It is hard to put a name to Boothby Graffoe's classy comedy style.
There are gags, but he's not a gags man. There is absurdity, but he's not really absurd.
I know what this is: it's that little-practised art beloved of the English gentleman: humour. An art form which takes charm and some old-fashioned wit. Both of which Graffoe has in spades.
The material is eclectic. Part one embraced everything from irradiated super sheep on Scottish hillsides to Norfolk taxi drivers whipping along their Vauxhall Astras as if there were real horses under the bonnet.
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It also featured Graffoe's classic romantic song: 'Bunji Girl, she comes and goes.'
Part two was more contemplative in mood – including every amateur sailor's nightmare ditty: 'Does anyone know how to sail this boat?' and the true tale of the middle-class man stalked by a knife-wielding lunatic who stunned his adversary with the line: “Iterribly sorry, I think I'm going to have to run away...”
- 1 Vision for multi-million pound new Norwich venue revealed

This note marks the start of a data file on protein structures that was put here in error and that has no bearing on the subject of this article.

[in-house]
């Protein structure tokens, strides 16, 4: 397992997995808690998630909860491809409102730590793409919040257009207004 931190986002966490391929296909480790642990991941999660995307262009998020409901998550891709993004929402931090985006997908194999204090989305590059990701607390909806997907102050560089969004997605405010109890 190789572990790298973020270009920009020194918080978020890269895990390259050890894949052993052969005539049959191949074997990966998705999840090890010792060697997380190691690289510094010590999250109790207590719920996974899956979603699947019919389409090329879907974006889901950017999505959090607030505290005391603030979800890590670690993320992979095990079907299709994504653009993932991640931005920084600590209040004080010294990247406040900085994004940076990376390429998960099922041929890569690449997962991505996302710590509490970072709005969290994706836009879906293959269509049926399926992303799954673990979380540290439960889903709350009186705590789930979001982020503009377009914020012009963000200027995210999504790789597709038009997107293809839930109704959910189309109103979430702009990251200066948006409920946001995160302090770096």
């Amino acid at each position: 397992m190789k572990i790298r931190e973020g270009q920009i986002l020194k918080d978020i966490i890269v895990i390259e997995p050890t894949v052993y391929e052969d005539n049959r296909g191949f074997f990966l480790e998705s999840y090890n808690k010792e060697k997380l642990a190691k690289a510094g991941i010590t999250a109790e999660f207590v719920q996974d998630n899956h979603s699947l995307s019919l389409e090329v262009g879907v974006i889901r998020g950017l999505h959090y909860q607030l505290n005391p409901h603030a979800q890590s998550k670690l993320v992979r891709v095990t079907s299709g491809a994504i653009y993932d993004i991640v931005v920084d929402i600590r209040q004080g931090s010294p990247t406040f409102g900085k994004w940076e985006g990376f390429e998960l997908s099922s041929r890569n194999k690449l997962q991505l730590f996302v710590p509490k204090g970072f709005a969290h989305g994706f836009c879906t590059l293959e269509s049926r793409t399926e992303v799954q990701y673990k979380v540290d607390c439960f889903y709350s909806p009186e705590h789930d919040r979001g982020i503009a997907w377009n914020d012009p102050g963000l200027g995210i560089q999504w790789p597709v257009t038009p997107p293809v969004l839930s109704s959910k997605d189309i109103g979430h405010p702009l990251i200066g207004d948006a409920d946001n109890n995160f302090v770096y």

- 2 Murder investigation launched after woman found dead following house fire
- 3 11 Norfolk cafés perfect for outdoor dining
- 4 Police reopen road following earlier crash
- 5 Child taken to hospital after being pulled from the sea
- 6 Thieves swam across river to steal paddleboards from new firm
- 7 Be lord of the manor: Site of forgotten mansion for sale for £2.3m
- 8 Murdered Norfolk mum's bravery has helped family through their darkest days
- 9 Oh deer! Muntjac escorted out of Tesco after sprinting into bakery
- 10 Two city businesses on the move as mystery new tenant hovers
It may sound disparate, and no one could say it was really ground breaking, but this quiet comedian, who is featured in shows like Radio 4's 'No Particular Order' left me with the sense I had been taken somewhere new, and looked at life from a different angle. And that's what it's all about, isn't it?